10. Colonizing EdenThree Englishmen set out on a Manx sailing vessel to reach Tasmania. One is a cleric who believes the island is the site of the Garden of Eden, another is a surgeon with pre-Hitlerian ideas about racial stereotypes, and the third is a young botanist. Interwoven with this is the story of the exploitation and near-extermination of the aboriginal peoples at the hands of the English colonists, whether exploitative or well-intentioned. Taken together, the various interwoven stories, to [...]

    11. Книга за един непознат геноцид, това е в същността си "Английските пасажери" от Матю Нийл.Не знаех почти нищо за историята и коренното население на остров Тасмания (Земя на Ван Димен), преди да я започна и по време на прочита и на няколко пъти я оставях, за да ровя в нета за доп [...]

    12. Pie šīs grāmatas es tiku blogeru Ziemassvētku apdāvināšanās laikā. MsMarii domāja, ka šī ir tā grāmata, kuru man noteikti vajadzētu izlasīt. Solīja, ka tajā būs ceļojums uz Tasmāniju un daudz humora. Tasmānijas aborigēni un kolonizācija patiešām ir viens no maniem mīļākajiem vēstures tematiem, un tādēļ grāmatu pasūtīju nekavējoties oriģinālvalodā. Ar lasīšanu gan tik raiti neveicās, nevarēju saņemties. Ja godīgi, tad es labprāt būtu viņu pircis ar [...]

    13. Engaging, challenging, witty, and multifaceted, English Passengers is a thrilling, albeit drawn out, romp. Jumping between an immense cast of characters and following to separate storylines, Kneale’s novel is nothing if not ambitious. Indeed, the alternating narratives with their disparate casts would be taxing enough on any reader, but the novel also alternates its style for each and every character who serves as a POV. While the opening stretch of the novel proved to be quite tedious, I soo [...]

    14. The beginning of this book LIES. I love the opening character, Captain Illiam Quilliam Kewley. He is a fabulous, interesting, quirky guy who you want to curl up in front of a fire and spend time with. However the problem is that he doesn't narrate more than a 1/4 of the book. Author LIAR LIAR PANTS ON FIRE tries to draw you in with this good-time guy and then slams you with Tasmanian "savages" in chapters written in an insane dialect that requires a good strong shot of bourbon to get through, st [...]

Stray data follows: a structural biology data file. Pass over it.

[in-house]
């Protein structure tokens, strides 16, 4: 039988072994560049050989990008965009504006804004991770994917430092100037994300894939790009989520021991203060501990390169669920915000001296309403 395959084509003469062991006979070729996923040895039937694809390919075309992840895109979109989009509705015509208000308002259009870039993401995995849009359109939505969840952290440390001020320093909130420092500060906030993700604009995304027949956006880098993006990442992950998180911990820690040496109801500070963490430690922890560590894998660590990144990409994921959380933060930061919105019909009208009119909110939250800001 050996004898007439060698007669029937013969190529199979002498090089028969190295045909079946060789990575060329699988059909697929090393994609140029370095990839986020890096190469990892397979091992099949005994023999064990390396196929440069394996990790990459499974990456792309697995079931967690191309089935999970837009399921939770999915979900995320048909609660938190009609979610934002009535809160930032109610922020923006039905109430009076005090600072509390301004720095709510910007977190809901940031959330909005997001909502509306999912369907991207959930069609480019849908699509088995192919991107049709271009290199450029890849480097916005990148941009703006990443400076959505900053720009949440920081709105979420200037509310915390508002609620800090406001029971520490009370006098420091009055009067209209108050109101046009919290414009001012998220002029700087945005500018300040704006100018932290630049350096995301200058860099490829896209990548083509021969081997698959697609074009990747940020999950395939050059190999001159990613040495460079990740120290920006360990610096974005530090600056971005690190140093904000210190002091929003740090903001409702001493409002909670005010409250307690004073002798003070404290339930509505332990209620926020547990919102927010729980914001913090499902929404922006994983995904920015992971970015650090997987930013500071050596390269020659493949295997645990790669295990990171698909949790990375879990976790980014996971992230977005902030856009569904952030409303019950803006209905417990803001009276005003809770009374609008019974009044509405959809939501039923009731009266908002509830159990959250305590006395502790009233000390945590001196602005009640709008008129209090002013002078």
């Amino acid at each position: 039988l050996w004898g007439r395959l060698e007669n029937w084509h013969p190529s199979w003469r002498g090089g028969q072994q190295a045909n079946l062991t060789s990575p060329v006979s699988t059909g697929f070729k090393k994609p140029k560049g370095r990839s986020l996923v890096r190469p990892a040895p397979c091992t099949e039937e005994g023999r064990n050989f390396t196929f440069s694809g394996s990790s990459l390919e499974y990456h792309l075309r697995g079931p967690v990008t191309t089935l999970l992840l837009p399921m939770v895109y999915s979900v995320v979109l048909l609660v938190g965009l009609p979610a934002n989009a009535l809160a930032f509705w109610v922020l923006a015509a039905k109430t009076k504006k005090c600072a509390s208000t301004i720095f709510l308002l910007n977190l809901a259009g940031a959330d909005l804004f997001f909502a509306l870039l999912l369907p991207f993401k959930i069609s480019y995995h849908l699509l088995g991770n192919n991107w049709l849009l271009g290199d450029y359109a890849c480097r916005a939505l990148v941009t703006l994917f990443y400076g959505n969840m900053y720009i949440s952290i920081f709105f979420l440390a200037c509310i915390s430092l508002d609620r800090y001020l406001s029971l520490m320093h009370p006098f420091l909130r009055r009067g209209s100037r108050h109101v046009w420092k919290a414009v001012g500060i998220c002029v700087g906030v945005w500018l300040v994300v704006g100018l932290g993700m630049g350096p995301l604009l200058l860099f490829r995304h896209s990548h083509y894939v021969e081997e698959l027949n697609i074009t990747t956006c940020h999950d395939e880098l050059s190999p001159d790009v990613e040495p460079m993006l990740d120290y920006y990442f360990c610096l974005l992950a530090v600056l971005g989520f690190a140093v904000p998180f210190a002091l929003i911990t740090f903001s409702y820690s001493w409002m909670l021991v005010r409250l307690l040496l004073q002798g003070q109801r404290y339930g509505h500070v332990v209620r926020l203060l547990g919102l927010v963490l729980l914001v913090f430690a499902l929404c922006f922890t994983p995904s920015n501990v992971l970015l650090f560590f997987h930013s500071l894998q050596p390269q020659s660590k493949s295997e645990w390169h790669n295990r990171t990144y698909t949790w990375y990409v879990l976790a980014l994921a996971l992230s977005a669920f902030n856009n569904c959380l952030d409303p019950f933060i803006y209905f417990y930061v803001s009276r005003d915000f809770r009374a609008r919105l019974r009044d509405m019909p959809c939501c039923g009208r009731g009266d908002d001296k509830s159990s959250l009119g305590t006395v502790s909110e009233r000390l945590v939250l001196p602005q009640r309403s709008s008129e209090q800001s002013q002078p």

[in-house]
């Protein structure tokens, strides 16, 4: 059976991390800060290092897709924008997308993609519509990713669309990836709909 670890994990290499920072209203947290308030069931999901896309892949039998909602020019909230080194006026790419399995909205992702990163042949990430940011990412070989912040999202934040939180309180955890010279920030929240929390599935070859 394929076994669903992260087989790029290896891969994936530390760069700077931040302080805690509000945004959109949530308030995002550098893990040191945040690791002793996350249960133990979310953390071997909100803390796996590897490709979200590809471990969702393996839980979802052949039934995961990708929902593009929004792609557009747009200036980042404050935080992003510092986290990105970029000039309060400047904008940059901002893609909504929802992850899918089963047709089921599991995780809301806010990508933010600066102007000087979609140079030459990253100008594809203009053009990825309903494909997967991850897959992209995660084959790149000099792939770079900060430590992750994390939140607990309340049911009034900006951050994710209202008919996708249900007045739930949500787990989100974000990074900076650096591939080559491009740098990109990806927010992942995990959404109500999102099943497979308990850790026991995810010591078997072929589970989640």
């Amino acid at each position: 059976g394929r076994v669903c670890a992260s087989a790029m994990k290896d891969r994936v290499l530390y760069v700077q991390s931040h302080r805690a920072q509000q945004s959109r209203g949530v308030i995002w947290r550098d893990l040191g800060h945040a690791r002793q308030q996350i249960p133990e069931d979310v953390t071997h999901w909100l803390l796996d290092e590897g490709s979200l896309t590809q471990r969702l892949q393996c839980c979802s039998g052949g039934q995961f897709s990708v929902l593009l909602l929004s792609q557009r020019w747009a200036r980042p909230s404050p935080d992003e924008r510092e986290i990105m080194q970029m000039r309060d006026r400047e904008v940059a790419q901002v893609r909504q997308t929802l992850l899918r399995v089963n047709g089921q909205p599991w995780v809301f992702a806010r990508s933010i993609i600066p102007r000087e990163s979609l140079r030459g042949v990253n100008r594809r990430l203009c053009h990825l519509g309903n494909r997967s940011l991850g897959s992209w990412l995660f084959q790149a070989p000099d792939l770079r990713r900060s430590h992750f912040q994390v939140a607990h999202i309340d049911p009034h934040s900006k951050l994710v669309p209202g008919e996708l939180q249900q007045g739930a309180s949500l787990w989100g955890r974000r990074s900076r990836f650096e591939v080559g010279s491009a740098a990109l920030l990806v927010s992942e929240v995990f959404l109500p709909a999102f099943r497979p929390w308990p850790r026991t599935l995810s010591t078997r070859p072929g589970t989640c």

15. Very unusual, brilliant book. Witty, fast pacing. The characters, none of them very nice, apart from some of the aborigines are very much alive. Smugglers from Isle of Man, crazy preacher, ex convicts, Tasmanian people, an unpleasant racist doctor, many others tell their stories in separate chapters, written in first person, and the story comes together, like a quilt.It made me think about racism, how somehow, it is almost always the USA that gets mentioned.Yet, British, and later Australian rac [...]

    16. The narration of English Passengers is situated on the two levels… The first is the high farce of the seafaring expedition in search of Eden:“Out through the door I went and behind me I heard what wasn’t any kind of word at all, but a kind of well-spoken howl. Well, given the right day I can be swift enough on my feet. Down those stairs I went, leaping three at a time, then through that sitting-room window clean as a ball through a barrel, and till I was dashing away towards the river. The [...]

    17. High 5. This novel is Dickensian in its scope of characters and is a masterful feat of the interweaving of satire with a tragic yet deftly handled historical portrait of the genocide of the aborigines of Tasmania. Kneale accomplishes this through a sea of narrators and clever use of journals, diaries and official reports. He does so alternating two distinct narratives following their own projectory before allowing them to converge ariving at a denouement which is sublime in how it metes out a fa [...]

    18. A historical novel set in the 19th century, this novel tells the intertwined stories of a shipload of Manx bootleggers; an expedition to find the garden of Eden in Tasmania, led by a misguided, pompous parson, and including a sinister doctor whose theories on racial types motivate him; and the plight of the Tasmanian aborigines whom the English killed, corralled and “civilized,” focusing on one Peevay, a half-caste.A superb, amazing adventure of a book: it’s hilarious at times, using a mul [...]

    19. This is one of the best books I've read in ages: resonant, entertaining, and affecting. At the first level of craft, Kneale's ability to make distinctive and authentic nearly every one of it's full chorus of voices is masterful. But it's more than that. The book's narrative follows two separate trajectories which intersect only briefly, towards the end of the book, and then again diverge; they could well have been two separate books. However, telling us these two stories in parallel brings us di [...]